NBC’s Digital Olympics: Mobile Growth Huge, TV Ratings Not Affected

NBC released its full numbers from the Olympics Monday, and to no surprise the peacock network set viewership records in just about every category. I’m sure most of you have your own opinion already (#NBCfail) about how NBC actually performed, but on one level it’s simply true that for sheer totality of coverage, this Olympics offered the most live and archived video ever, and will likely set a standard for other big events to follow.

What we hope, of course, is that they learn the lesson NBC learned the hard way — that people want the ability to see events LIVE, whenever they are happening — AND, most importantly, that even if you show something live you will still have humongous audiences for your weirdo 1950s prime-time shows with announcers who seem to only emerge every four years, like cicadas. I mean, really — Al Trautwig? But I digress. On to the numbers:

First, the broadcast numbers — NBC “killed it,” as the kids would say, but just barely — up to 219 million viewers, just surpassing Beijing totals of 215 million. What matters to us here at MSR, of course, are the digital numbers, and there was a mild surprise in that unique visitors to the NBCOlympics.com website increased only slightly from the Beijing Games, with 57.1 million uniques this year compared to 51.8 in 2008 (see chart we screen-grabbed below). Mobile unique users, however, rocketed off the charts — 10.1 million uniques for the NBCOlympics mobile web site (compared to 6.5 million in 2008) and another 11.2 million downloads of the Olympics Live Extra app.

What do those numbers tell us? That the audience for mobile device viewing is still growing rapidly while the online audience is plateuing. All these numbers could also conceivably be much much bigger when you understand that because of the necessity of having a cable contract to view online, NBC limited itself to a potential audience pool of 100 million, which is the number of cable customers NBC said was eligible to watch the games online via its sites.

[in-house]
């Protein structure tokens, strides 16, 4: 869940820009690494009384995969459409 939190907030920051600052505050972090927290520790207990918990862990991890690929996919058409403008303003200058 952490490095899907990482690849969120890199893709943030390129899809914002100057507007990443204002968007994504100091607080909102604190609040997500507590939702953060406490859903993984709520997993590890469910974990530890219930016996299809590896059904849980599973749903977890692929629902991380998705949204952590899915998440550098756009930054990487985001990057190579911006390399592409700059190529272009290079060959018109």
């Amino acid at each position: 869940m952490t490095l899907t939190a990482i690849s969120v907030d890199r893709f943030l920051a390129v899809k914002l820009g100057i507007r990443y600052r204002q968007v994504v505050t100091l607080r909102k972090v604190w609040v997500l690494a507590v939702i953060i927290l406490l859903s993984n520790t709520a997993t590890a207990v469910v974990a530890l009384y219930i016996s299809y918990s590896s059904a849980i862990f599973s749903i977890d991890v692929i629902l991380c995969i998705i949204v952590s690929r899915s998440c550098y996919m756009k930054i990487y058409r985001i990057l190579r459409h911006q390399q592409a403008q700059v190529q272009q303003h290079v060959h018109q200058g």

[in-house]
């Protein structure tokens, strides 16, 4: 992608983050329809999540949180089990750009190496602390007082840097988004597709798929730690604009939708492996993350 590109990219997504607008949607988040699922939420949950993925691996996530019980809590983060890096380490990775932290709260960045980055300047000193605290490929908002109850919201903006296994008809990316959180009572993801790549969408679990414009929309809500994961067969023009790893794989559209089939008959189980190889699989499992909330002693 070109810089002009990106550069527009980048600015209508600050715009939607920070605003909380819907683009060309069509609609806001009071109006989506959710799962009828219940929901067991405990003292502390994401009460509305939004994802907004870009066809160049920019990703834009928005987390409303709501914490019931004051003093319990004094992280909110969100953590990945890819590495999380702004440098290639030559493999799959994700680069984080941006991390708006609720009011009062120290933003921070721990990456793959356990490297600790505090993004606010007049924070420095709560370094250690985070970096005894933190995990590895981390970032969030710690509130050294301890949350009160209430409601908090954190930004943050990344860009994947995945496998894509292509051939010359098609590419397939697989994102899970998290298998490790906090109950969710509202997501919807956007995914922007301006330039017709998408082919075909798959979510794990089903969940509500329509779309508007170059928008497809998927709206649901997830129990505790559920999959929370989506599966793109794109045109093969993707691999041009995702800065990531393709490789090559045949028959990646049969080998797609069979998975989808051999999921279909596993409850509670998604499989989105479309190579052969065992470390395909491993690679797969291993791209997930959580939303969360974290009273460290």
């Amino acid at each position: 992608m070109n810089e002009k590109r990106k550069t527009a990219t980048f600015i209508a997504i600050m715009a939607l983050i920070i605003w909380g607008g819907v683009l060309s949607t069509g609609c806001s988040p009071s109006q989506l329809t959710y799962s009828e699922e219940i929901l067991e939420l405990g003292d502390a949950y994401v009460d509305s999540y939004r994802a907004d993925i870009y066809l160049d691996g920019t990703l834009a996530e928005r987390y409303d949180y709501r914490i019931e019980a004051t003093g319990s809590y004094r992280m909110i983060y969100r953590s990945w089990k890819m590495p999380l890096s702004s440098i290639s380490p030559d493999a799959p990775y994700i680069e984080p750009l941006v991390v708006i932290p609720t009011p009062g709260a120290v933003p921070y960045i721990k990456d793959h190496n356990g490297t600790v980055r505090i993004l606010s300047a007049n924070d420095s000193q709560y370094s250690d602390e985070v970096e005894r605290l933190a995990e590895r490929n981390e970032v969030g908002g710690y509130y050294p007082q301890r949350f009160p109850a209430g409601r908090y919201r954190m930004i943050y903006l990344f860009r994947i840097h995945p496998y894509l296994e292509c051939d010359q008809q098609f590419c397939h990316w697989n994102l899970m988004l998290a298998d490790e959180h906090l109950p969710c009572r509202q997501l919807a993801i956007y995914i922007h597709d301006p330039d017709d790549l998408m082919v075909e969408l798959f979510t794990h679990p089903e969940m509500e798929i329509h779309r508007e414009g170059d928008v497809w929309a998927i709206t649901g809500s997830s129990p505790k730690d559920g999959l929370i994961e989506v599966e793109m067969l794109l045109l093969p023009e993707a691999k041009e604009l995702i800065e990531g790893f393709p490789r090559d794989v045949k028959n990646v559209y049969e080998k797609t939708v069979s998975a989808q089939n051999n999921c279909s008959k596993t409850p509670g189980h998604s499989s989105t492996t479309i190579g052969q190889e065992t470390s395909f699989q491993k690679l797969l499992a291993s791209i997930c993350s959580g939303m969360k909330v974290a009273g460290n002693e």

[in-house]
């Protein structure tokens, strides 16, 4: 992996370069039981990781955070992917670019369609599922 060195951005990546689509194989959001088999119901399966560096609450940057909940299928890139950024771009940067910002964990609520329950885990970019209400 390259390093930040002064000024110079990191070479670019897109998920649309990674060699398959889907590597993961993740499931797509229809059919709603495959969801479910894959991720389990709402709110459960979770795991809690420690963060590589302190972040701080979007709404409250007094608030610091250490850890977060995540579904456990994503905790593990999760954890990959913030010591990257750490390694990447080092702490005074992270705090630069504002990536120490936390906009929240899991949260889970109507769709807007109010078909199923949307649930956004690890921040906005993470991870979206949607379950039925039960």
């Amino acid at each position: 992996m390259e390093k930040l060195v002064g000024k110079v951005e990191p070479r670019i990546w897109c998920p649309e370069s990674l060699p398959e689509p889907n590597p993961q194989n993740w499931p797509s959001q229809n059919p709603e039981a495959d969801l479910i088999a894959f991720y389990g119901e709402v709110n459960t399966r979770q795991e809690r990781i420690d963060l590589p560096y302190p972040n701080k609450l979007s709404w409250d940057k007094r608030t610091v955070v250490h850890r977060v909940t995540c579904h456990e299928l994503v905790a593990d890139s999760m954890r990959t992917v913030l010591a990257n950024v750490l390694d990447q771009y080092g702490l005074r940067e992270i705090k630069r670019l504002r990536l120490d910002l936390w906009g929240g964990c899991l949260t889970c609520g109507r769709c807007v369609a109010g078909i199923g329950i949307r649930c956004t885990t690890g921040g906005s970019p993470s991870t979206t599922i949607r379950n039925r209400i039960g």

Some more tidbits: When it came to live streams, 63% of live streams were viewed on the web, 37% in the Live Extra App; and our favorite stat: “Users are averaging 111.4 live streaming minutes per viewer on the web and 94.3 live streaming minutes per viewer on the app.” So, that means that having a mobile app isn’t keeping people from watching for long long periods of time. You’re welcome, Verizon and AT&T.

Another screen grab of stats below. (Click on it, because it’s too big to fit on our page.) Go to the NBC page for more stats orgy.


  1. Good stuff from Janko over at GigaOM: China online numbers dwarfed NBC’s. Guess they didn’t get the memo about how tape delay enhances audience enjoyment…



  1. […] monetizable for them.  Did that risk pay off?   Well, word is it did.  From a nice wrap-up in Mobile Sports Report derived from a stats-fest on NBC.com here: NBC “killed it,” as the kids would say, but just […]

  2. […] monetizable for them.  Did that risk pay off?   Well, word is it did.  From a nice wrap-up in Mobile Sports Report derived from a stats-fest on NBC.com here: NBC “killed it,” as the kids would say, but just […]

  3. […] ever. Or check out stats from this summer’s Olympics. And a lot of that viewing is going to move to mobile screens, like tablets. So why is TWC putting Wi-Fi hotspots on the beaches of Southern California? […]

Speak Your Mind